On May 19, 2015, DCU observed two females pull up to the residence in a vehicle, enter the residence, and exit a few minutes later accompanied by Toure. The officers conducted an investigatory stop of the vehicle, and narcotics were recovered. On June 4, 2015, Officer Leon observed a vehicle with three occupants pull up to the residence. A black male exited the residence and entered the rear of the vehicle, where he remained for a few minutes before returning to the residence. DCU officers stopped the vehicle and recovered narcotics and paraphernalia from the passengers.

On January 2, 2016, sometime between midnight and 1 a.m., Officer Leon and Sergeant Detective Kenneth Gaines were monitoring the residence. A Honda hatchback pulled up to the residence. The defendant was seated in the front passenger seat; the driver was later identified as Dashawn Underwood. They exited the Honda and entered the residence, returning to their vehicle a few minutes later. A second vehicle, marked as a “Zipcar,” then pulled up next to the Honda. The driver of the Zipcar proceeded into the residence, and the defendant and Underwood followed. Shortly thereafter, the group left the residence and drove away in their respective vehicles.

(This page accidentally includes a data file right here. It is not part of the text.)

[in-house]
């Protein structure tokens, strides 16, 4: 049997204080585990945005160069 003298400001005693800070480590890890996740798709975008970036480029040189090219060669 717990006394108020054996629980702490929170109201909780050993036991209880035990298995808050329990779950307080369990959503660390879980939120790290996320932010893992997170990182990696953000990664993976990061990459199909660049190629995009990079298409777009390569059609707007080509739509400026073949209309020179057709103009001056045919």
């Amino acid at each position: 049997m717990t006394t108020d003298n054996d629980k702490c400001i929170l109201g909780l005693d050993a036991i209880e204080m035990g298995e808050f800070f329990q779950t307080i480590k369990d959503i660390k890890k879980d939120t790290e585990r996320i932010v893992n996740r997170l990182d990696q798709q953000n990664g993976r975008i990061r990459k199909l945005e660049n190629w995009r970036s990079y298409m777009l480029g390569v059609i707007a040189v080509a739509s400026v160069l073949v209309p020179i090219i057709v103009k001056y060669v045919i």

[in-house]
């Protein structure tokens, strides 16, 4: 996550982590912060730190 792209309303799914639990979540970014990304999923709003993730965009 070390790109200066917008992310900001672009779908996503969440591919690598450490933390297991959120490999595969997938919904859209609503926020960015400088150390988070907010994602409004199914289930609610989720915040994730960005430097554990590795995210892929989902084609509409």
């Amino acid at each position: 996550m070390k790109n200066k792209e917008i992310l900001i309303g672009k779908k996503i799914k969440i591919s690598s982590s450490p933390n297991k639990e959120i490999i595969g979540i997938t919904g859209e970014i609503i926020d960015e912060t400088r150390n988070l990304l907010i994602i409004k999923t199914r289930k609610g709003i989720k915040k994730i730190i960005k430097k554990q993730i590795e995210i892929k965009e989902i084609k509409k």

At Officer Leon's request, uniformed officers stopped the Honda on the basis that Officer Leon had witnessed an illegal narcotics transaction. With the vehicle stopped, Officer Leon spoke with Underwood, who appeared to be very nervous and provided a false answer to Officer Leon's question. Sergeant Gaines spoke with the defendant on the passenger side of the vehicle. She falsely told him that she had come directly from her sister's house. After stating that she had rented the Honda, she was unable to produce a rental agreement. The defendant appeared nervous and avoided eye contact with Sergeant Gaines. She placed her hands out of his sightline several times, which caused him concern that she was concealing a weapon.